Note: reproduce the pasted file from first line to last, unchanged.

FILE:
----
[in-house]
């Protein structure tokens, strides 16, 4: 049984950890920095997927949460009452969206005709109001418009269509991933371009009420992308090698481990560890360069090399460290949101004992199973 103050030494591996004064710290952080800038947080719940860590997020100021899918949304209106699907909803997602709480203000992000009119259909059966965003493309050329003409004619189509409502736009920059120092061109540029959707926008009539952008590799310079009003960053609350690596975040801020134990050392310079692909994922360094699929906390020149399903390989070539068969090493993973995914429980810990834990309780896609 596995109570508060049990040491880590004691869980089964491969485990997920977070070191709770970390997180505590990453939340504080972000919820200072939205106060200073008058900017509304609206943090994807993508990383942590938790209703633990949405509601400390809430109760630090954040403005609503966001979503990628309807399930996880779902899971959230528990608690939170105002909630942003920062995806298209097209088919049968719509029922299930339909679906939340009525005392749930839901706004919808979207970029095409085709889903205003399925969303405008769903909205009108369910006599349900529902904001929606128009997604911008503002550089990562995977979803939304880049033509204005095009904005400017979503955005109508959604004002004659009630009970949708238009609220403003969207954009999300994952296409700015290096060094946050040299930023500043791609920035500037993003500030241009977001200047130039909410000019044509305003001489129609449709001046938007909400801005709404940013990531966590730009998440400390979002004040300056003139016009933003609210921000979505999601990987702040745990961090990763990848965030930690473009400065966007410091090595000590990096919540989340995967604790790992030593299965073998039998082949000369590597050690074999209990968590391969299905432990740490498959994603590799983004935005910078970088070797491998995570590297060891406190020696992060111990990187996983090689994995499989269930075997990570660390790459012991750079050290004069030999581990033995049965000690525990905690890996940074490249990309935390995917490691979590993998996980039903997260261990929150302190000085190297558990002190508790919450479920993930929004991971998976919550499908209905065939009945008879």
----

[in-house]
């Protein structure tokens, strides 16, 4: 049984950890920095997927949460009452969206005709109001418009269509991933371009009420992308090698481990560890360069090399460290949101004992199973 103050030494591996004064710290952080800038947080719940860590997020100021899918949304209106699907909803997602709480203000992000009119259909059966965003493309050329003409004619189509409502736009920059120092061109540029959707926008009539952008590799310079009003960053609350690596975040801020134990050392310079692909994922360094699929906390020149399903390989070539068969090493993973995914429980810990834990309780896609 596995109570508060049990040491880590004691869980089964491969485990997920977070070191709770970390997180505590990453939340504080972000919820200072939205106060200073008058900017509304609206943090994807993508990383942590938790209703633990949405509601400390809430109760630090954040403005609503966001979503990628309807399930996880779902899971959230528990608690939170105002909630942003920062995806298209097209088919049968719509029922299930339909679906939340009525005392749930839901706004919808979207970029095409085709889903205003399925969303405008769903909205009108369910006599349900529902904001929606128009997604911008503002550089990562995977979803939304880049033509204005095009904005400017979503955005109508959604004002004659009630009970949708238009609220403003969207954009999300994952296409700015290096060094946050040299930023500043791609920035500037993003500030241009977001200047130039909410000019044509305003001489129609449709001046938007909400801005709404940013990531966590730009998440400390979002004040300056003139016009933003609210921000979505999601990987702040745990961090990763990848965030930690473009400065966007410091090595000590990096919540989340995967604790790992030593299965073998039998082949000369590597050690074999209990968590391969299905432990740490498959994603590799983004935005910078970088070797491998995570590297060891406190020696992060111990990187996983090689994995499989269930075997990570660390790459012991750079050290004069030999581990033995049965000690525990905690890996940074490249990309935390995917490691979590993998996980039903997260261990929150302190000085190297558990002190508790919450479920993930929004991971998976919550499908209905065939009945008879």